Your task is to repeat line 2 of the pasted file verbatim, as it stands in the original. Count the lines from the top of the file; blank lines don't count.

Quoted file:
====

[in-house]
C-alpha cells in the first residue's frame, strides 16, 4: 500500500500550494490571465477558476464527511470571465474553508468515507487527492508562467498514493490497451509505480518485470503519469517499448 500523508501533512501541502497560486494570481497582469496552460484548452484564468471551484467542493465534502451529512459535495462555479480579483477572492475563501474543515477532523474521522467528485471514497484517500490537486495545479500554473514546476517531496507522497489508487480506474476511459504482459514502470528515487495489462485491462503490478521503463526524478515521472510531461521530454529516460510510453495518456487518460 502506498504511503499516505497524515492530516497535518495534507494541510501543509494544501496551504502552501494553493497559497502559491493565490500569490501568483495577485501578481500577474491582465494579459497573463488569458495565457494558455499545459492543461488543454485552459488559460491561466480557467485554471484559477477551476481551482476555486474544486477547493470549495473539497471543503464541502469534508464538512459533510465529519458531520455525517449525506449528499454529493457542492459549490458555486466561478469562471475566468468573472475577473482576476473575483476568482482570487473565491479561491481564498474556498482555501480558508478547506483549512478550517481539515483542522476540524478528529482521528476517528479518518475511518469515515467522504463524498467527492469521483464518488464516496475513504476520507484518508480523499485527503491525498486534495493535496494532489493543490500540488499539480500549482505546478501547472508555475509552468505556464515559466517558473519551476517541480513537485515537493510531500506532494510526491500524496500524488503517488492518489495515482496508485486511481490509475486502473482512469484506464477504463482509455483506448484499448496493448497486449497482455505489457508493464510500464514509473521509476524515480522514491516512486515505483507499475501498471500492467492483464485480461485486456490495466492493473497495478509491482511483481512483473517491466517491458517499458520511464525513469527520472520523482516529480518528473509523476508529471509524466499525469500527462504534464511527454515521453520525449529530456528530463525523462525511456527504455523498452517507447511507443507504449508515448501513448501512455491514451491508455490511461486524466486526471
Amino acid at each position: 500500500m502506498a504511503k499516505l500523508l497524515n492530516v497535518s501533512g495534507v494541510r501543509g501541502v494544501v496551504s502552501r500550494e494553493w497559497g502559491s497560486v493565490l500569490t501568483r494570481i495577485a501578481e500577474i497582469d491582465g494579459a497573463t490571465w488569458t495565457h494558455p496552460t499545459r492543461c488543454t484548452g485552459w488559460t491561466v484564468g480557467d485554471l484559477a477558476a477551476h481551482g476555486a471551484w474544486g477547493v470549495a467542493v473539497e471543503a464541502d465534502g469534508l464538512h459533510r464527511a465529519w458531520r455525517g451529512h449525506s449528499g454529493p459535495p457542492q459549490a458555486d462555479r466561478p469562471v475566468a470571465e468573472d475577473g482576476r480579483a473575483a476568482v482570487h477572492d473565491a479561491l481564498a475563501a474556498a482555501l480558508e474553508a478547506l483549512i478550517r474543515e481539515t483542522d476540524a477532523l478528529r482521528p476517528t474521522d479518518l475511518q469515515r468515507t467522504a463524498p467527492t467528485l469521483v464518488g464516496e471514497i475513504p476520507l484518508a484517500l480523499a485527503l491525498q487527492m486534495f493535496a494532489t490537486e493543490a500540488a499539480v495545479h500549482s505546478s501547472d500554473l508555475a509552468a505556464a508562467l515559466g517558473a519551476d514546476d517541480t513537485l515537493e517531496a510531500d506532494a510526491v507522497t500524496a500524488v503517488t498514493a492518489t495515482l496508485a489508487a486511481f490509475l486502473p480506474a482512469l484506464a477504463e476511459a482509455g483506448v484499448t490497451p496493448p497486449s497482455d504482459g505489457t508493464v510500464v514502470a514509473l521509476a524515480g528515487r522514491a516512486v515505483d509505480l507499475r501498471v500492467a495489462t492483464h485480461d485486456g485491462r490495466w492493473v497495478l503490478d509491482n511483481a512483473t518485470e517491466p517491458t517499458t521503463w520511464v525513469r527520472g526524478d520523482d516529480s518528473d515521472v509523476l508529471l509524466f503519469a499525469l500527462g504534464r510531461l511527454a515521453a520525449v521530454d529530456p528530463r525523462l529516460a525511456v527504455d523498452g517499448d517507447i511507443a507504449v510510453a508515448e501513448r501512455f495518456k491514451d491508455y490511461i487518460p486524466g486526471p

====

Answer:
C-alpha cells in the first residue's frame, strides 16, 4: 500500500500550494490571465477558476464527511470571465474553508468515507487527492508562467498514493490497451509505480518485470503519469517499448 500523508501533512501541502497560486494570481497582469496552460484548452484564468471551484467542493465534502451529512459535495462555479480579483477572492475563501474543515477532523474521522467528485471514497484517500490537486495545479500554473514546476517531496507522497489508487480506474476511459504482459514502470528515487495489462485491462503490478521503463526524478515521472510531461521530454529516460510510453495518456487518460 502506498504511503499516505497524515492530516497535518495534507494541510501543509494544501496551504502552501494553493497559497502559491493565490500569490501568483495577485501578481500577474491582465494579459497573463488569458495565457494558455499545459492543461488543454485552459488559460491561466480557467485554471484559477477551476481551482476555486474544486477547493470549495473539497471543503464541502469534508464538512459533510465529519458531520455525517449525506449528499454529493457542492459549490458555486466561478469562471475566468468573472475577473482576476473575483476568482482570487473565491479561491481564498474556498482555501480558508478547506483549512478550517481539515483542522476540524478528529482521528476517528479518518475511518469515515467522504463524498467527492469521483464518488464516496475513504476520507484518508480523499485527503491525498486534495493535496494532489493543490500540488499539480500549482505546478501547472508555475509552468505556464515559466517558473519551476517541480513537485515537493510531500506532494510526491500524496500524488503517488492518489495515482496508485486511481490509475486502473482512469484506464477504463482509455483506448484499448496493448497486449497482455505489457508493464510500464514509473521509476524515480522514491516512486515505483507499475501498471500492467492483464485480461485486456490495466492493473497495478509491482511483481512483473517491466517491458517499458520511464525513469527520472520523482516529480518528473509523476508529471509524466499525469500527462504534464511527454515521453520525449529530456528530463525523462525511456527504455523498452517507447511507443507504449508515448501513448501512455491514451491508455490511461486524466486526471